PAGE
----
A Little Bit of Wonder is where I journal about the somewhat roundabout way that I have been working to establish a career and a strong sense of self--I spend a lot of time thinking and writing about "direction" and "identity." I have a Master's Degree in Literature, but I'm no longer working as an English Professor; I'm starting the next step in my life as I work to establish a career as a writer in the non-profit sector.

At my companion blog, Little Wonder's Recommended Reading, you will find reviews for both books and other blogs that I enjoy. The two blogs are inter-linked, so you can access my reviews and reading challenges from the sidebar on the left.

Wednesday, January 12, 2011

Lessons from The Breakfast Club

The idea of individual identity is a funny thing.

Many of us think we know who we are. We say things like “I would never do that” and “She would never say that.” Or we declare the opposite: “You know, that’s just the sort of thing that he would say.” Many people feel fairly confident about their identity, at least once they’ve gotten past the rocky years of adolescence, or perhaps gone through an extended phase taking random classes and “finding themselves” before they declare a major in college. Eventually, we settle down and pick a partner and a career; we come to think of ourselves and be known by certain titles.

For example, I have been comfortable (even particularly happy, pleased with myself) being “Lauren, a Literature and Film Person, a College Professor and Academic Writer.” I feel confident introducing myself as "Professor Schultz." Maybe I’ve even been so comfortable that I’ve forgotten some of the other ways that I could think about myself and use to identify myself. Perhaps I’ve forgotten the wonderful feeling of stretching out to reach for unexpected possibilities. I’ve put aside “Lauren, the Jewelry Class Teacher” and “Lauren the Watercolor Student.” I haven’t had much time to be an artist or a volunteer while I’ve been in graduate school studying Literature, or first establishing myself as a Composition professor. After all, you have to be FOCUSED to have a Career-with-a-capital-C.

But didn’t I learn anything from The Breakfast Club? At the age of twelve, I found that John Hughes’ classic to be a declaration of what was already swirling around in my mind – the idea that just because someone was pigeonholed as a geek or a shy person by their peers didn’t mean they couldn’t have strange interests or a crazy side to their personality. I longed to be able to do unexpected things, to try on new roles. I desperately wanted people accept and appreciate all aspects of who I was/am, whoever that might be. The Breakfast Club is about, at least in part, stepping out of your assigned role. If you are the class princess, go make out with the punk from the wrong side of the tracks. Stretch out your arms and reach for those unexpected possibilities. It’s an inspiring idea, that you could defy expectations and radically change your life. Be like Keri Russell in Felicity: follow some guy across the country, study art instead of medicine. When you’re in high school and college, even inspiring fantasies sound like good ideas.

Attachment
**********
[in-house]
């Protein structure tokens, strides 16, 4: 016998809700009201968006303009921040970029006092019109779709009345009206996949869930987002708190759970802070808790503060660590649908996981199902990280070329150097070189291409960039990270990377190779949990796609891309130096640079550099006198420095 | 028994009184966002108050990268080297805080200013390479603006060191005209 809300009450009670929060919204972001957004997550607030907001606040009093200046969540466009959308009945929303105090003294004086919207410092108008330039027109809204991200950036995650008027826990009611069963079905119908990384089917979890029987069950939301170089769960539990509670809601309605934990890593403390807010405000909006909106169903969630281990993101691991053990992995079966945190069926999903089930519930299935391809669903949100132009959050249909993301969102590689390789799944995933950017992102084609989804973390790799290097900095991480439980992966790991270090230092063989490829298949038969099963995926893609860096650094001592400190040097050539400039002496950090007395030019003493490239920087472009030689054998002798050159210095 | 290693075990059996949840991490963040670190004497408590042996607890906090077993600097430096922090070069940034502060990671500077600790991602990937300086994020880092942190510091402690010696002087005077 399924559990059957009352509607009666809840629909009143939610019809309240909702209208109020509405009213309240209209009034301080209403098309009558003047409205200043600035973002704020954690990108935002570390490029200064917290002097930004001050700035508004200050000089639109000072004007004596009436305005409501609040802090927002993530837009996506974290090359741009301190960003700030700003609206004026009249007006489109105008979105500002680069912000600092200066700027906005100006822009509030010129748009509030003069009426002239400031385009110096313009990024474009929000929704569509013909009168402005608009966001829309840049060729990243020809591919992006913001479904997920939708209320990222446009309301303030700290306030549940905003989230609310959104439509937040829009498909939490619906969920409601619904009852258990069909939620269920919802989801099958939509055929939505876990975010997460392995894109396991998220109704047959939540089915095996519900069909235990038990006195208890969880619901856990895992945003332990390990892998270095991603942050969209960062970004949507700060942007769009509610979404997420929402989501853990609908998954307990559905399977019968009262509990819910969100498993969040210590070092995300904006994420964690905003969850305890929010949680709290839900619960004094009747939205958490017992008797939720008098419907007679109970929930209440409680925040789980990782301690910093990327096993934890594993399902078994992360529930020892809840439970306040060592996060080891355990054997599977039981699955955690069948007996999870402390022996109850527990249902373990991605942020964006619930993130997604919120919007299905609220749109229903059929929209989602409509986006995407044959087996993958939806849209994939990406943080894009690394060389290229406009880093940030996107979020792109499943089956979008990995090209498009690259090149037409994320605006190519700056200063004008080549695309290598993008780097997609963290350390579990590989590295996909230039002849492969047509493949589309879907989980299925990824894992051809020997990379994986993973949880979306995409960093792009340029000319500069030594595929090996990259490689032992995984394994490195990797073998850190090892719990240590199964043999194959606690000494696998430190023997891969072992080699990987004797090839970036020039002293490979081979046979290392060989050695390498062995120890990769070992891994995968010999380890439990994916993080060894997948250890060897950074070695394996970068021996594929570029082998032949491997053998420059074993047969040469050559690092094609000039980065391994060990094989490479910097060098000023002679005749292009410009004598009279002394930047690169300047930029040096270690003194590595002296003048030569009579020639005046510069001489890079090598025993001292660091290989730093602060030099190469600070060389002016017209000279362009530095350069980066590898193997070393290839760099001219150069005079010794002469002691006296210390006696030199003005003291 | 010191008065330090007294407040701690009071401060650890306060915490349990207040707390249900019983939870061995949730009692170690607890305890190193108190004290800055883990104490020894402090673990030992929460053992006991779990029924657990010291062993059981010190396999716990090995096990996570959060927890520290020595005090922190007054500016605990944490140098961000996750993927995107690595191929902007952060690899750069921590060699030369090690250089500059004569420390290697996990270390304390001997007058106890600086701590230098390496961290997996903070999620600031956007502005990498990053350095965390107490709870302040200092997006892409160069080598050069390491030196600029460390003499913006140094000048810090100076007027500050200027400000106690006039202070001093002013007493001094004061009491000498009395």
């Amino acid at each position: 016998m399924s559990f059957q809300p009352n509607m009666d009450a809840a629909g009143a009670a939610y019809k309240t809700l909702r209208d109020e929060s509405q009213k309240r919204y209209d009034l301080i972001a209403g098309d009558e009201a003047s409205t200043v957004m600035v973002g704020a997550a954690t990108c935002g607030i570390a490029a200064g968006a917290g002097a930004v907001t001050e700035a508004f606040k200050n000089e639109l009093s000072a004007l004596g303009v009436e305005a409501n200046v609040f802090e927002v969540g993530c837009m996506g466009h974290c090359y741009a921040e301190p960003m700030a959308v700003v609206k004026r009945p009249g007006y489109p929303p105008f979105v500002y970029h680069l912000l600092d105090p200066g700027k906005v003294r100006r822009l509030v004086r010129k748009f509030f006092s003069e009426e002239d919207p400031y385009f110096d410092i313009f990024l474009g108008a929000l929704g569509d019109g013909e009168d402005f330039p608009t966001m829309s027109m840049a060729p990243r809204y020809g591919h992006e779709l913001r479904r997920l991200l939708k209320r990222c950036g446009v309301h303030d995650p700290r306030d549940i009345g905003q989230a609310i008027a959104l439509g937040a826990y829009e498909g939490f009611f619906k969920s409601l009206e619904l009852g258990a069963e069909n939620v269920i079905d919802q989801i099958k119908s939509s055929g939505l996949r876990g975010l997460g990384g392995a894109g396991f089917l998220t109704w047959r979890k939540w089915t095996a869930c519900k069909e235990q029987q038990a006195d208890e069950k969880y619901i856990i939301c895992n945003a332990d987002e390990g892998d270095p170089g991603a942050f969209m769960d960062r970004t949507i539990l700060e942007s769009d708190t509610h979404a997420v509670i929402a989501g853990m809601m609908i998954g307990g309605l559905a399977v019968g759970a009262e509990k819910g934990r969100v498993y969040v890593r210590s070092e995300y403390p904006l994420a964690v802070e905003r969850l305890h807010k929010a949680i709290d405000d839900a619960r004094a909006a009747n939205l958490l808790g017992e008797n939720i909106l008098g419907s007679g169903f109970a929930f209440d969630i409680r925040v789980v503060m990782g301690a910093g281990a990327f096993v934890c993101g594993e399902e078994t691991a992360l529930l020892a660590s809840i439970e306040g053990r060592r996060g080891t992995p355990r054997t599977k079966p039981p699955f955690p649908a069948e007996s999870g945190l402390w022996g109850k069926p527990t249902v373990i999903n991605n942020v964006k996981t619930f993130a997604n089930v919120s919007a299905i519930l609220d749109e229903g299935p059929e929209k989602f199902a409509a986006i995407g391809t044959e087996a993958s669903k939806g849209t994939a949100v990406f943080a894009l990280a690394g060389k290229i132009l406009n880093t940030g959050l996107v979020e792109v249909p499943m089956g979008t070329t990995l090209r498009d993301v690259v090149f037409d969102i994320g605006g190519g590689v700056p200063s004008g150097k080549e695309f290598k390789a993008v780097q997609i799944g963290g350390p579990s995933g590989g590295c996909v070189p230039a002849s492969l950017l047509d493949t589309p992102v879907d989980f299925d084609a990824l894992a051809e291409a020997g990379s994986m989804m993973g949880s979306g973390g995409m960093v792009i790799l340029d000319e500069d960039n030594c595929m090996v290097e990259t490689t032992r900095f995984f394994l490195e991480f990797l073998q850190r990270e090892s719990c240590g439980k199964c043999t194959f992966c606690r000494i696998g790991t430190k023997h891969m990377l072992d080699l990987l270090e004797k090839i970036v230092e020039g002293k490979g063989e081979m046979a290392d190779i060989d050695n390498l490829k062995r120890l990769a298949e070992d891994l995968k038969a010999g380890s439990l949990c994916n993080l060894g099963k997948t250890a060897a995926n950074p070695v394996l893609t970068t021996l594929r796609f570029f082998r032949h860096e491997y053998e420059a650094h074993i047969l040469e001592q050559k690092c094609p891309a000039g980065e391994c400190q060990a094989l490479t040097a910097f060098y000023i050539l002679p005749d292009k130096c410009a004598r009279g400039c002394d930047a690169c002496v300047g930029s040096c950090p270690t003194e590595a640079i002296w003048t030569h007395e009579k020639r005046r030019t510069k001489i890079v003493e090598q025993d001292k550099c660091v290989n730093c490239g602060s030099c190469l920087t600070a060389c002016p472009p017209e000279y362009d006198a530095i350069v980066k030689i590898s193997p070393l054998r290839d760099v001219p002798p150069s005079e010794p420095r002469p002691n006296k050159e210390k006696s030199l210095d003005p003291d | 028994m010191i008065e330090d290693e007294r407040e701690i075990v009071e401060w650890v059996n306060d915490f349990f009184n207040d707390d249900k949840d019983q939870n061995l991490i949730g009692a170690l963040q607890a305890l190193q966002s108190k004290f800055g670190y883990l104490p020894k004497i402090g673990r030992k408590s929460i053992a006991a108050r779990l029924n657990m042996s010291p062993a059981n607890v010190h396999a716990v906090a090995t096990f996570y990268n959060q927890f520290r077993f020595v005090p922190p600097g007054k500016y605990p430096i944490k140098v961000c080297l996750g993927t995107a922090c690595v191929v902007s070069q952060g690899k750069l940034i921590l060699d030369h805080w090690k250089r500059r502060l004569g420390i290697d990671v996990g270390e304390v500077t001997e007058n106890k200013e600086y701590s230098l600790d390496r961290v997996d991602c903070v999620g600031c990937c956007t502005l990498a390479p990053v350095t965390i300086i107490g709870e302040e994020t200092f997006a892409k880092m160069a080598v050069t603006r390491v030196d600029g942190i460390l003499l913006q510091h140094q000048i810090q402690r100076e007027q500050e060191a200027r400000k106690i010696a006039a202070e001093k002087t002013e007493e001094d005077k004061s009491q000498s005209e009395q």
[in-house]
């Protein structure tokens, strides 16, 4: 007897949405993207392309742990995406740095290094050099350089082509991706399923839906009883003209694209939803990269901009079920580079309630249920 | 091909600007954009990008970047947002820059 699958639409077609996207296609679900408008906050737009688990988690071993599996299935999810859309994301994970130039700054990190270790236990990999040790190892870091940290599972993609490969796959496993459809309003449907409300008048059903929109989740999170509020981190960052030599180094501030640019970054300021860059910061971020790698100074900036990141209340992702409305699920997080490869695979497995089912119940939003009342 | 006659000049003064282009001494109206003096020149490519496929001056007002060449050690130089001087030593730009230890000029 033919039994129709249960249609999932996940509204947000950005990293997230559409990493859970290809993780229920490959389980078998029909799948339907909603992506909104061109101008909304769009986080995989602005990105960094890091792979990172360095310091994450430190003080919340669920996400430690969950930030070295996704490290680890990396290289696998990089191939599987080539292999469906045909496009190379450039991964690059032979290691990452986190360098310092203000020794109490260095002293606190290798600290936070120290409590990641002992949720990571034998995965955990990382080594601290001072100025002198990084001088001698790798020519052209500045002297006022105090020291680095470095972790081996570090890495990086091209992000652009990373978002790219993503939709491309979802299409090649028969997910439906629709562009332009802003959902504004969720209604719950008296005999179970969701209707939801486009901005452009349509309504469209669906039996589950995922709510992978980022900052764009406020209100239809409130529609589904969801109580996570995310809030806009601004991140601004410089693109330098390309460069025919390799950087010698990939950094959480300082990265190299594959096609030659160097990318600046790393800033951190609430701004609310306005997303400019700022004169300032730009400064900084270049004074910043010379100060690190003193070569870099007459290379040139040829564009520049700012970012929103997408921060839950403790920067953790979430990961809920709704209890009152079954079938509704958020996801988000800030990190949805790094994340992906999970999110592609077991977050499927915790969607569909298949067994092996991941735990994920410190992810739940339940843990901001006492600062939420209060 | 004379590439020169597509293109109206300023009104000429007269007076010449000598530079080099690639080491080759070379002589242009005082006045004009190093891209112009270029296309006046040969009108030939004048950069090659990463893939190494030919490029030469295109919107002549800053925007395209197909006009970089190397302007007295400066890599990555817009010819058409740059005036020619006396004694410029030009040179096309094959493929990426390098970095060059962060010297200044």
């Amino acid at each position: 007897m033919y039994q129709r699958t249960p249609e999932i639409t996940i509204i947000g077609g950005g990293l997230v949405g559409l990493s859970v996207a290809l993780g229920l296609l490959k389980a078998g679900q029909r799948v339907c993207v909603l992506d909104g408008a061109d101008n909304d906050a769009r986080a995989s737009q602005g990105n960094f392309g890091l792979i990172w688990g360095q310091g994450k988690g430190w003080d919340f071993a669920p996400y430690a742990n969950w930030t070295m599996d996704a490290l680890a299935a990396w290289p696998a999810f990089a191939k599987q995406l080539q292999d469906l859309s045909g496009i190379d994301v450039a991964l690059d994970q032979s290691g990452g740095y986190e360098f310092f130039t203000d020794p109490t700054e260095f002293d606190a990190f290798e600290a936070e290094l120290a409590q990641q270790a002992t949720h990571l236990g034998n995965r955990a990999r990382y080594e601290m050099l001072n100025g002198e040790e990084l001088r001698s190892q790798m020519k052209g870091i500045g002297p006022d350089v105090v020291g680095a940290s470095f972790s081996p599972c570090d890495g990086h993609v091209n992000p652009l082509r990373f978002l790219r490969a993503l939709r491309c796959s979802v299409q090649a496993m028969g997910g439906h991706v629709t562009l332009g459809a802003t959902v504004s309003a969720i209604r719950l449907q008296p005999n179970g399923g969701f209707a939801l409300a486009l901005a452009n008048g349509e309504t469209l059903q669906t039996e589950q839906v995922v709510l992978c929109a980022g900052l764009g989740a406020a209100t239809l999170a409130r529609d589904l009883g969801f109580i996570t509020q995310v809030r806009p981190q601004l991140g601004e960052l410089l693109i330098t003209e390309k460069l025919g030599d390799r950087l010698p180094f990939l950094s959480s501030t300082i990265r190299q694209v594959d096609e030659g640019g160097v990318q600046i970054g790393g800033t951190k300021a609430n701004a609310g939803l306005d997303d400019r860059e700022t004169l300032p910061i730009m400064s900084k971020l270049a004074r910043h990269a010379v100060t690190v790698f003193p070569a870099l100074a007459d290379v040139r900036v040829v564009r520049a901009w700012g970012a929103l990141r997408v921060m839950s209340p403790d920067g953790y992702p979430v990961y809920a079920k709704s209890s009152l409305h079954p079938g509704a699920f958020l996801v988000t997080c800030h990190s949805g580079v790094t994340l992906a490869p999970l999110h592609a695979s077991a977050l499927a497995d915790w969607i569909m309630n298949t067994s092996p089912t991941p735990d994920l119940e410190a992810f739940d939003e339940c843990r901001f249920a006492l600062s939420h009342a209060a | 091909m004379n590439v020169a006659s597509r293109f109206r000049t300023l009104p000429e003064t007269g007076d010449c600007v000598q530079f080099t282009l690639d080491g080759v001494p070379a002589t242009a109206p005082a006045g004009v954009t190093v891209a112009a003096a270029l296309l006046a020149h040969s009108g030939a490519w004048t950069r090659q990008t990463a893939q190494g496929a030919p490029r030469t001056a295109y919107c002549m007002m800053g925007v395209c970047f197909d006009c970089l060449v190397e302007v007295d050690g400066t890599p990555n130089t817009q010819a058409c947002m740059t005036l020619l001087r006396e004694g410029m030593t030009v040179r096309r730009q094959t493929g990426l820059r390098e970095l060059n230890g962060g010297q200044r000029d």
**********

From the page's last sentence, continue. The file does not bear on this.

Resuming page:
But fast-forward fifteen years. I’m not twelve years old any more, or seventeen, or even twenty-one and fresh out of college. I’ve made a few big choices that have been based more on my interests and desires, trying to establish my identity as an artist and an academic, and not necessarily being very practical in all decisions. I’m twenty-seven years old now, though, and I feel as though I probably should have established some kind of career for myself. At the very least, I should probably have figured out how to get more than a part-time job. (My students are jealous of my flexible schedule, but they don’t understand that working as an adjunct professor doesn’t pay the bills. If my husband didn’t have a full-time job, I wouldn’t be snacking on gourmet chocolate-covered pretzels while I blog. Heck, I wouldn’t even be able to afford chicken breast and fresh veggies on my own. I’d be living off Ramen and gaining weight like a college freshman.)

So yes, I feel a little bit like a failure, which is a strange sensation because I’ve always identified myself as an achiever, an academic star. I suppose that could be due to an inflated ego—I won’t deny that I have one of those. But it’s also due to the fact that I’ve always succeeded in an academic setting before—I’ve earned all A’s, been awarded a full scholarship to graduate school, published an article while I was still in school, and gotten a teaching position right out of graduate school. And suddenly I’ve hit a glass ceiling: no full-time jobs for people without Ph.D.s, no room for people in Ph.D. programs who publish articles about Nancy Drew, Harry Potter, and Buffy the Vampire Slayer.

But if I’m not an academic, who am I? I think I may need to go watch The Breakfast Club again to help me figure out the answer to that question.

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